How To Handle Refunders… Ban Them!

I think I’m a great customer. If I do say so myself (and apparently I do).

I’ve been buying information products for at least 7 years. And I can’t recall even one time asking for a refund. Even when it turns out I already know much of the content inside the report… Even the time I bought a product that detailed how to pull off a joint venture that I believe I invented.

Why? You can usually find one or two great ideas from any competent product. I even discovered a cool original tip from the product that explained my joint venture.

I consider finding one or two cool tips a success. But people with a different mindset are outraged. They write emails like this,

“I bought your product a few minutes ago and realized I already knew most of what’s in your report. Please send me a refund.”

Fair enough. I usually offer a no-questions-asked refund. But that doesn’t mean I’ll continue to do business with you.

You’re banned!

I know the value of my products. If they didn’t provide value, I wouldn’t release them. If a refunder doesn’t see the value, then we’re probably not going to see eye to eye in the future. Seeya, do business somewhere else.

I also know that my products are original. I get my information from DOING this business, not just reading about it. So if I get an email saying they learned nothing knew, I can only assume they haven’t checked out the product yet. There’s no reason to continue doing business with a person like this.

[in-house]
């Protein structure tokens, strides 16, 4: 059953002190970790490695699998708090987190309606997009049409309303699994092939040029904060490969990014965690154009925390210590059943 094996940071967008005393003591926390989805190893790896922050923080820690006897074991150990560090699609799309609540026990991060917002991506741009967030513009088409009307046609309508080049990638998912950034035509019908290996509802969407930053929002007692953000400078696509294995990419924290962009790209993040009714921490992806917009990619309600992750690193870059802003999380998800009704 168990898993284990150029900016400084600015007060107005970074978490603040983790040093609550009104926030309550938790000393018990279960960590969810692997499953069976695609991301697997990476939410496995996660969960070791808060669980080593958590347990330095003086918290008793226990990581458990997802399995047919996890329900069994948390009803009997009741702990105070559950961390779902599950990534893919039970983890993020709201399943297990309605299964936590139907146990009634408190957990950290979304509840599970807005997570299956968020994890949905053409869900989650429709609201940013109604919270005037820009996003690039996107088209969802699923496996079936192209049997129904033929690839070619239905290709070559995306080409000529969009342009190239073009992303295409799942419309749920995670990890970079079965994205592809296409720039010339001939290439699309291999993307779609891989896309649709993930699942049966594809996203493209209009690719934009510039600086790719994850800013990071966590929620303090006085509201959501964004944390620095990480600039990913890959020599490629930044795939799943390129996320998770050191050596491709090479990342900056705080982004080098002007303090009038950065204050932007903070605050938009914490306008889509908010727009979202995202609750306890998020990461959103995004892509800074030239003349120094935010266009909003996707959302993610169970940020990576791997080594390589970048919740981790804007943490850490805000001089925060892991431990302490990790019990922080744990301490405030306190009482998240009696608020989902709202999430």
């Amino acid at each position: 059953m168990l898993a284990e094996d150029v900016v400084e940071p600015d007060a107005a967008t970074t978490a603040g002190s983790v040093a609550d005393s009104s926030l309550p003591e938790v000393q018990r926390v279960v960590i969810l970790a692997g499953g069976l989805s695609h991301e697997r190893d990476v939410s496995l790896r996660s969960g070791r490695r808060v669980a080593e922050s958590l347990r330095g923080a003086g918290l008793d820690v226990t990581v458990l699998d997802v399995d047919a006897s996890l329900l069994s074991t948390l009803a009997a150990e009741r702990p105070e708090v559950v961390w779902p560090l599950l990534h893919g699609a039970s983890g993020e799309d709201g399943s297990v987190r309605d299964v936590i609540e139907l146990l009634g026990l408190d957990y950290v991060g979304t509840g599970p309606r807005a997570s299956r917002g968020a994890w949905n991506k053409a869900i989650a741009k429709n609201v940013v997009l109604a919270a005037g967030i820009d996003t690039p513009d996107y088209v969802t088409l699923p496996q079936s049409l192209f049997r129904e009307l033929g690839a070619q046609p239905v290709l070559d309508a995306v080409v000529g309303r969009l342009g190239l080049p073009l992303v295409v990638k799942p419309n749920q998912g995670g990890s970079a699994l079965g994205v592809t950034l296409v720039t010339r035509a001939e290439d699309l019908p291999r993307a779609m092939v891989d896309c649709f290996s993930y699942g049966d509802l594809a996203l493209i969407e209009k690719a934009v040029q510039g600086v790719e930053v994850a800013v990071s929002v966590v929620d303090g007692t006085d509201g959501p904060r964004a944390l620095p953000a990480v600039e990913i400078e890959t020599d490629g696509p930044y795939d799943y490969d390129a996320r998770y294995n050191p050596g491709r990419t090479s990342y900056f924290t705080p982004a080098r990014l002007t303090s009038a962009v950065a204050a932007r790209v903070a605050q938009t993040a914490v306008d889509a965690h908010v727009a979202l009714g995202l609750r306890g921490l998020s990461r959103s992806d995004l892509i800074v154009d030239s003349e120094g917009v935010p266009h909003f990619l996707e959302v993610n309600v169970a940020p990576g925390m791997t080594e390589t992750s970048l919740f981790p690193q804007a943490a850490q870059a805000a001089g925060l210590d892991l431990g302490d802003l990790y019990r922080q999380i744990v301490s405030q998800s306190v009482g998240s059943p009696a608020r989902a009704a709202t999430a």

So here’s what I do.

Sitting on my hard drive is a text file called “bannedIPs.txt”. This text file is only 208 bytes (not kbs) large, but it saves me a ton of headaches. It contains the IP address of people who have requested refunds.

These people will have a hard time purchasing from me in the future… in fact, they won’t even be able to see my sales page.

On the route directory of my websites, I have a filed called “.htaccess”. Inside this file you’ll find text that looks like this…

order allow,deny
deny from xxx.xx.x.x
deny from xxx.xx.x.x
deny from xxx.xx.x.x
allow from all

The “xxx.xx.x.x” lists the IP address of a refunder. This way they won’t be able to purchase from me in the future.

Why wouldn’t I want them to purchase from me in the future? Because “refunders” tend to be “habitual refunders.” They do it again and again. They ask for the most support. And they’re a drain on your business.

I recommend trying a banned IP list. Even if you don’t get very many refunds. Many of my products have never received a refund request, and yet I still see the value of adding this function to my business.

What do you think?

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